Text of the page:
2014-07-10 16:59:40

Hello audio gamers!
I've been browsing the forum for similar questions to mine; but they seem to be half answered. Most likely because it’s not exactly my question. But hear goes, hopefully it’s in enough detail:
I have been programming for a few years (started out with html as a lot of people do). I was really interested, so I looked into advancing my skills. Since I have completed many projects which includes SndUp (currently being rewritten), my radio station Grenade Radio (the website was written from scratch, and the automation software is also a powerful scripted streaming tool). I have also written a few smaller scripts to help with my day-to-day computer use and helped others out in programming also. I have used languages such as AutoIt, bash, php, small amount of python, played with bgt, also working on a project in lambda moo and a few other languages. I would now like to advance my skills into actual audio games (not just text).
So here is my question(s).
What kind of games are people looking for?
Also, What programming language best fits creating audio games, with 3d sound.
I was recently using bgt to see if I could create a sort of map you could walk around and turn around (360dg) in. However, I struggled when it got to changing sounds depending on where the player is facing as the bgt gaming engine was not able to use 3d sound. I could turn and have the sound quiet and lower in pitch depending if you were facing away or towards the object on the map, but this could also be confused with weather you are behind or in front of the object.
If anyone has got any tips, please let me know.
Thanks,
Josh.

2014-07-10 22:30:49

What kind of games are people looking for?

All of them. Short of space invaders and casino games, there isn't really a single genre that Audio Games couldn't use more of. And, heck, if you've got an epic space invaders/casino concept that blows the vanilla stuff we've had for aeons out of the water, go ahead and give it a try.
But mainstream-style RPGs, action/adventure, sports, 2d 3d or otherwise, fantasy/sci fi/realistic, whatever; it'd still go over well if it's designed well enough.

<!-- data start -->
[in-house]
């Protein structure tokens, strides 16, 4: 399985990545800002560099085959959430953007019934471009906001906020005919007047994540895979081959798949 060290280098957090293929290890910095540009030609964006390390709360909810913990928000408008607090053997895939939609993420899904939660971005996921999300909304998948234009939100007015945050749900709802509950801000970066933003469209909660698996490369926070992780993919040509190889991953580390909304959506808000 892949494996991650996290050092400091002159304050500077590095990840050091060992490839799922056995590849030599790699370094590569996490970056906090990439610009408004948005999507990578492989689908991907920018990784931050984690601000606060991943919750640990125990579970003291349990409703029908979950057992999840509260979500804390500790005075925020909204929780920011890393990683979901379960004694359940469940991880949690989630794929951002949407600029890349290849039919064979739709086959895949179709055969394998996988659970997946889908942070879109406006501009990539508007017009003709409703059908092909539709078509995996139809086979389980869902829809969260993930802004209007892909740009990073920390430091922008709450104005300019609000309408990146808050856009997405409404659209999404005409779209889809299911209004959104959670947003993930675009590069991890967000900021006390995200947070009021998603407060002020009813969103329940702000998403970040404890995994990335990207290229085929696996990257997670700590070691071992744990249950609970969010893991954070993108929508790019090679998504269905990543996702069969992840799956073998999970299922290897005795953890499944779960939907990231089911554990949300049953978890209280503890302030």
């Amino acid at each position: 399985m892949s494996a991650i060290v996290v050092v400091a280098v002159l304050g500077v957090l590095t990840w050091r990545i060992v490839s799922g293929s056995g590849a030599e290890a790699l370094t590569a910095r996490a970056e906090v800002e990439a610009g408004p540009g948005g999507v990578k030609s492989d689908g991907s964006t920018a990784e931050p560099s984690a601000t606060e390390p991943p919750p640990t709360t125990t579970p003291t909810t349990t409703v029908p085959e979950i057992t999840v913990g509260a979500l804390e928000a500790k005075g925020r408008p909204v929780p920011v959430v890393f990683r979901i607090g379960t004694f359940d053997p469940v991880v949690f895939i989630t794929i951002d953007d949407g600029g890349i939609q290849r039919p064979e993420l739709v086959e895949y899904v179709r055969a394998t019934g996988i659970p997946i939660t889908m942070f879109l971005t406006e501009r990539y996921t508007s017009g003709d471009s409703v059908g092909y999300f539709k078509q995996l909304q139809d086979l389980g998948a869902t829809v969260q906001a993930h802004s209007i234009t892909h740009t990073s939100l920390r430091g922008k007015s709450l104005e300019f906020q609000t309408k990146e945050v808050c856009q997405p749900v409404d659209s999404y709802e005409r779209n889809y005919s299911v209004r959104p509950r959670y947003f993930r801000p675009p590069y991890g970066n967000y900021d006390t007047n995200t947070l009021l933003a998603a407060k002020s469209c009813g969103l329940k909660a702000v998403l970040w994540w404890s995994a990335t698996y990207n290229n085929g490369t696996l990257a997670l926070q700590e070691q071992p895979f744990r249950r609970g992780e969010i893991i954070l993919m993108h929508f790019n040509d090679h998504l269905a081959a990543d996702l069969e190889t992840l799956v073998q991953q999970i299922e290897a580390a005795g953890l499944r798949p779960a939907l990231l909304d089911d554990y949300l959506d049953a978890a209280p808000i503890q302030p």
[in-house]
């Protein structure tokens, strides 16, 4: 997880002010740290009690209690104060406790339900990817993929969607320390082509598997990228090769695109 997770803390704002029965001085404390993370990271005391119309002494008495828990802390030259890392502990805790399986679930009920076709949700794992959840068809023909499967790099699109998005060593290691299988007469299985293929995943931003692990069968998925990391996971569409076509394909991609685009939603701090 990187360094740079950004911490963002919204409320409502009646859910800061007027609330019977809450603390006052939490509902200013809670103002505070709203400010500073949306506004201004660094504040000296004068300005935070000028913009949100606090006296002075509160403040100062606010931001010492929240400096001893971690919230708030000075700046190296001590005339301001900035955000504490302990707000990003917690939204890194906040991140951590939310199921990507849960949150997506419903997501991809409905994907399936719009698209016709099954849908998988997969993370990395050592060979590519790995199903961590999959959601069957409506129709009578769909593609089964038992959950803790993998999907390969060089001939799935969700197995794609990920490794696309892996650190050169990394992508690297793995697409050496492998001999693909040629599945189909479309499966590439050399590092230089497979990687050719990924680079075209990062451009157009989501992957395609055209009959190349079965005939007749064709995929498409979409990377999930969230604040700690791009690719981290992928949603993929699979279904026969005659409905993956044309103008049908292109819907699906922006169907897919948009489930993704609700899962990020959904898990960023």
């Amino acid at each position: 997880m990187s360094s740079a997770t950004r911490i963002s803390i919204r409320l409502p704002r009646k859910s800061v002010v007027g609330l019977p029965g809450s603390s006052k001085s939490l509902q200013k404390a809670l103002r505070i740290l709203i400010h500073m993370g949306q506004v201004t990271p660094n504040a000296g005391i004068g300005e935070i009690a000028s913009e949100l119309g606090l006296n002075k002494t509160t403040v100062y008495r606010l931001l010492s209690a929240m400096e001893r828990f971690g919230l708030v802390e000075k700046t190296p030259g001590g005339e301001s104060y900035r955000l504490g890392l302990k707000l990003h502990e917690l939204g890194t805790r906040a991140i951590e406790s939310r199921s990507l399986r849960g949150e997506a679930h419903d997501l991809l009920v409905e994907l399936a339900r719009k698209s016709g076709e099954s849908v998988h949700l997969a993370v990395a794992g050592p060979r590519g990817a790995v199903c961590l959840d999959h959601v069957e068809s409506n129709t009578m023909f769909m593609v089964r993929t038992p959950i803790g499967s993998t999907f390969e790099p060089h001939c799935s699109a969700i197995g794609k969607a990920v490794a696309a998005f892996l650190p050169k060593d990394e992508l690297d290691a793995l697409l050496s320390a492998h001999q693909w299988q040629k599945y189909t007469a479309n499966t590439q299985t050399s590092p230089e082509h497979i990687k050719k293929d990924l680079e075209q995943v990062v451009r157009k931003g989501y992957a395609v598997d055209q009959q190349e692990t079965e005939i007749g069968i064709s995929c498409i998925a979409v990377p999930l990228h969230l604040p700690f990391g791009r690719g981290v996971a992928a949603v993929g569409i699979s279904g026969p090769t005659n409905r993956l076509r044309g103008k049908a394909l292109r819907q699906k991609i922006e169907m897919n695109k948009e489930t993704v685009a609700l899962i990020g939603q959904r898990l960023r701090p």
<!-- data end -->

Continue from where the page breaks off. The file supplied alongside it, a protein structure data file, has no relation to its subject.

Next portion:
Also, What programming language best fits creating audio games, with 3d sound.

3D sound has been pretty hard to reach for years, now (blame the XBox for convincing Microsoft to drop support for hardware acceleration in favor of consoles with surround sound setups). Camlorn is working on bringing us back up to the futuristic standards of 1999, but in the mean time, 3D sound is a function of how much effort you're willing to put in to making something like OpenAL or fmod do what you want (and Camlorn found some flaws in OpenAL that encouraged him to just build his own from scratch).

I was recently using bgt to see if I could create a sort of map you could walk around and turn around (360dg) in. However, I struggled when it got to changing sounds depending on where the player is facing as the bgt gaming engine was not able to use 3d sound. I could turn and have the sound quiet and lower in pitch depending if you were facing away or towards the object on the map, but this could also be confused with weather you are behind or in front of the object.

3D sound is one of the most commonly requested features for BGT, but it's nontrivial to implement. THe sound_pool class uses a slight pitch decrease to indicate behind-ness (you can adjust the magnitude of the decrease), but it's not quite the real thing. I made a modified sound pool that supports rotating the listener, and makes an attempt at vertical sound but it's nothing resembling impressive.

I usually make the behind pitch decrease a little on the bigger side (like 5% or so) just so it's easier to distinguish, but that's not the best solution by a long shot.

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2014-07-10 23:06:57

yeah. OpenAL is very, very, very bad.  Very.  It looks really great at first, but it's a fight between specs being the documentation and programmers not implementing them, everyone having abandoned it like 5 years ago except one guy who insists that his programming library must act exactly like a fake sound card, and it missing the infrastructure to build advanced features.